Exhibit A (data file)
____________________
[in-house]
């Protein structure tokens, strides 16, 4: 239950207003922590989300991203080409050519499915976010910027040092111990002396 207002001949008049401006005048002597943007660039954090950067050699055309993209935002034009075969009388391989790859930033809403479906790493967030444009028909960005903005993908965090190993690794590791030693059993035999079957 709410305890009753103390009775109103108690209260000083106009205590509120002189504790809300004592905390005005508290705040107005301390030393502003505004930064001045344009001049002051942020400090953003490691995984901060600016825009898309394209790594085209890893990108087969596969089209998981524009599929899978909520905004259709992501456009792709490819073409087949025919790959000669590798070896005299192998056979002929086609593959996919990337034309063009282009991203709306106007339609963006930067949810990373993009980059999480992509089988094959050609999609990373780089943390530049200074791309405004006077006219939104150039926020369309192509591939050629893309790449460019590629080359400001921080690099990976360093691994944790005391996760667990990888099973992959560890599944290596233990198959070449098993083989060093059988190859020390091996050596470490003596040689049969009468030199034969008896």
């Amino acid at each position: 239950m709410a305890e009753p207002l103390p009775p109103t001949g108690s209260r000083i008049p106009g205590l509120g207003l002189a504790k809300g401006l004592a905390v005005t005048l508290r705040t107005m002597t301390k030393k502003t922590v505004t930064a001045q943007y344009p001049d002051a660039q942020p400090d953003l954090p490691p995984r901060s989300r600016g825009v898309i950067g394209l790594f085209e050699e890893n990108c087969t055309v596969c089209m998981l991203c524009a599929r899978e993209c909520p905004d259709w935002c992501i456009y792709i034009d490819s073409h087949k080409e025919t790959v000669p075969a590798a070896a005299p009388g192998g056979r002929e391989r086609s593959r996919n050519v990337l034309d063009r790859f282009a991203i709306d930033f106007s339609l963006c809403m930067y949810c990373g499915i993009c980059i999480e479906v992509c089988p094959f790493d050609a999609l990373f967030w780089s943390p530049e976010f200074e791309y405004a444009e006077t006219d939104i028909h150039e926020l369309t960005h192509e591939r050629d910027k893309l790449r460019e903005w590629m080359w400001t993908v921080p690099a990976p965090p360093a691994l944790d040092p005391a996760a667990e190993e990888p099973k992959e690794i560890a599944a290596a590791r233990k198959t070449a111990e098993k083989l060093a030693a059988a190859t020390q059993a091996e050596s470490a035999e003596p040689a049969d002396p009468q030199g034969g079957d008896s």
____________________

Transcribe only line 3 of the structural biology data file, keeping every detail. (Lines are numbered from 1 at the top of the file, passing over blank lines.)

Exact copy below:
């Amino acid at each position: 239950m709410a305890e009753p207002l103390p009775p109103t001949g108690s209260r000083i008049p106009g205590l509120g207003l002189a504790k809300g401006l004592a905390v005005t005048l508290r705040t107005m002597t301390k030393k502003t922590v505004t930064a001045q943007y344009p001049d002051a660039q942020p400090d953003l954090p490691p995984r901060s989300r600016g825009v898309i950067g394209l790594f085209e050699e890893n990108c087969t055309v596969c089209m998981l991203c524009a599929r899978e993209c909520p905004d259709w935002c992501i456009y792709i034009d490819s073409h087949k080409e025919t790959v000669p075969a590798a070896a005299p009388g192998g056979r002929e391989r086609s593959r996919n050519v990337l034309d063009r790859f282009a991203i709306d930033f106007s339609l963006c809403m930067y949810c990373g499915i993009c980059i999480e479906v992509c089988p094959f790493d050609a999609l990373f967030w780089s943390p530049e976010f200074e791309y405004a444009e006077t006219d939104i028909h150039e926020l369309t960005h192509e591939r050629d910027k893309l790449r460019e903005w590629m080359w400001t993908v921080p690099a990976p965090p360093a691994l944790d040092p005391a996760a667990e190993e990888p099973k992959e690794i560890a599944a290596a590791r233990k198959t070449a111990e098993k083989l060093a030693a059988a190859t020390q059993a091996e050596s470490a035999e003596p040689a049969d002396p009468q030199g034969g079957d008896s």